Ethereum – The Merge completed and a new dawn for blockchain

A historic upgrade for the second-biggest blockchain has been completed with massive implications for the environment.

Ethereum went through a massive development and overhaul spanning years where the digital machinery at the core of the cryptocurrency has been moved to a far more energy-efficient system.

The idea is to swap out one way of running the blockchain for another where proof-of-work changed to proof of stake (POS). “The metaphor that I use is this idea of switching out an engine from a running car,” said Justin Drake, a researcher at the non-profit Ethereum Foundation who spoke to CoinDesk before the Merge happened. “I like to think of it as kind of like the switch from gasoline to electric.”

The reason this development is of such a grand scale is in part due to the impact on the environment and the amount of electricity used in the process. According to prognosis Ethereum now should consume 99,9% or so less energy. In other words a gigantic change and potentially very good news for the world.

For example, one estimate points out that the change in electricity use is like if Finland shut off its power grid. In addition to this, the upgrade will make the network more secure and stable too. Ethereum houses an ecosystem of cryptocurrency exchanges, lending companies, NFT marketplaces, and other apps to a value of over $60 billion.

Cryptocurrency mining was the driving force behind the network but the energy-intensive process has now been fundamentally changed with the update. Crypto investors, skeptics, and enthusiasts around the world watched closely to see the merge finalized.

The update itself was one the of largest open-source software projects ever with many teams and individual researchers, developers and volunteers involved. The final result might be the stepping stone for skeptics of the environmental impacts to explore and experiment with Ethereum.

Impact on miners

Bitcoin which was introduced in 2008 came with the idea of a decentralized ledger where a secure single record of transactions that computers worldwide could view, change and rely on without any sort of middle hand.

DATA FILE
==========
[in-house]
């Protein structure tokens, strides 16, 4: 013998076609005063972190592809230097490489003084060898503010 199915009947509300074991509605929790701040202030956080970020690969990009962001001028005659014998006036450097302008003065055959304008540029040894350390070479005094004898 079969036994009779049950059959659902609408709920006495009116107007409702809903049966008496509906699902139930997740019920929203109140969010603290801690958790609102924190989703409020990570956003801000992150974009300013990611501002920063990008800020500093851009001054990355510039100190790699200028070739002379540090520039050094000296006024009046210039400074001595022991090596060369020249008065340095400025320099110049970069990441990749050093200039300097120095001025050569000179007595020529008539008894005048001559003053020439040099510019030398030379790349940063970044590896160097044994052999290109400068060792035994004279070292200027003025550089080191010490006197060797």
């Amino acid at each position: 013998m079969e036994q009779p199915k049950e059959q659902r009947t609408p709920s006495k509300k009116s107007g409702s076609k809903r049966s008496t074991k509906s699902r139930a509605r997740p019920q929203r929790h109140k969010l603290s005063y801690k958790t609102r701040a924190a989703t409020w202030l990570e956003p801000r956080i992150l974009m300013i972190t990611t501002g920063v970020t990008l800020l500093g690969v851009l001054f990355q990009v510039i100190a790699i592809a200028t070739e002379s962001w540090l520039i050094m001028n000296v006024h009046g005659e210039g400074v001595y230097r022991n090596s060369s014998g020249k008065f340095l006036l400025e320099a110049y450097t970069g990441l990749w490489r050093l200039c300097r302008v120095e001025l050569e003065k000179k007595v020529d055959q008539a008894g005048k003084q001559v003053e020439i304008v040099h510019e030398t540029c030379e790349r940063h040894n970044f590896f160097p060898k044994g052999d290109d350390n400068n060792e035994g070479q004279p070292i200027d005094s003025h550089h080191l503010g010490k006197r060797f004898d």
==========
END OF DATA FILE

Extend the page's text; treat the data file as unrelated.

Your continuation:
Fast-forward to 2015 when Ethereum was introduced with the expansion of the core concepts of Bitcoin but with smart contracts. The contracts are computer programs that use the blockchain as a global supercomputer recording the data onto its network. This was the innovation that paved the way for NFTs which has been seen to be very popular in the recent crypto boom.

Up until today, the mining has been happening in farms where the common picture is a warehouse full with servers and computers on top of each other pumping out heat and guzzling enormous amounts of electricity. This is the core problem for the industry where many see the crypto-mining as a menace to the environment.

But that is now changing with Ethereum´s new system, in fact, it does minimize the mining to almost zero. Proof of stake means that miners are replaced by “Validators” who stake at least 32 ETH, sending them to a specific address in the Ethereum network where they cannot be sold or bought.

The more ETH a validator stakes the more likely it is that one of them will be chosen, almost like a lottery with its tickets. The chances grow with more “tickets” and the “winning ticket” is granted the ability to write a block of transactions in the digital ledger.

All of this is done with a bare minimum of energy to the point that one could compare the process to running an app on the laptop. Quite a quantum leap from the massive farms with electricity cables thick as a man’s arm. The reduction of energy use could be as much as 99,9% or even less, time will tell exactly.

Like with every new endeavor and development there will always be hurdles on the way. Ethereum´s merge was riddled with problems but now did overcome these. The prospect of being able to reduce the impact on the climate as well as create a more secure blockchain seems at hand. Ethereum is being able to view the megatons of carbon emissions in the rear-view mirror which should appeal to a lot of people around the world.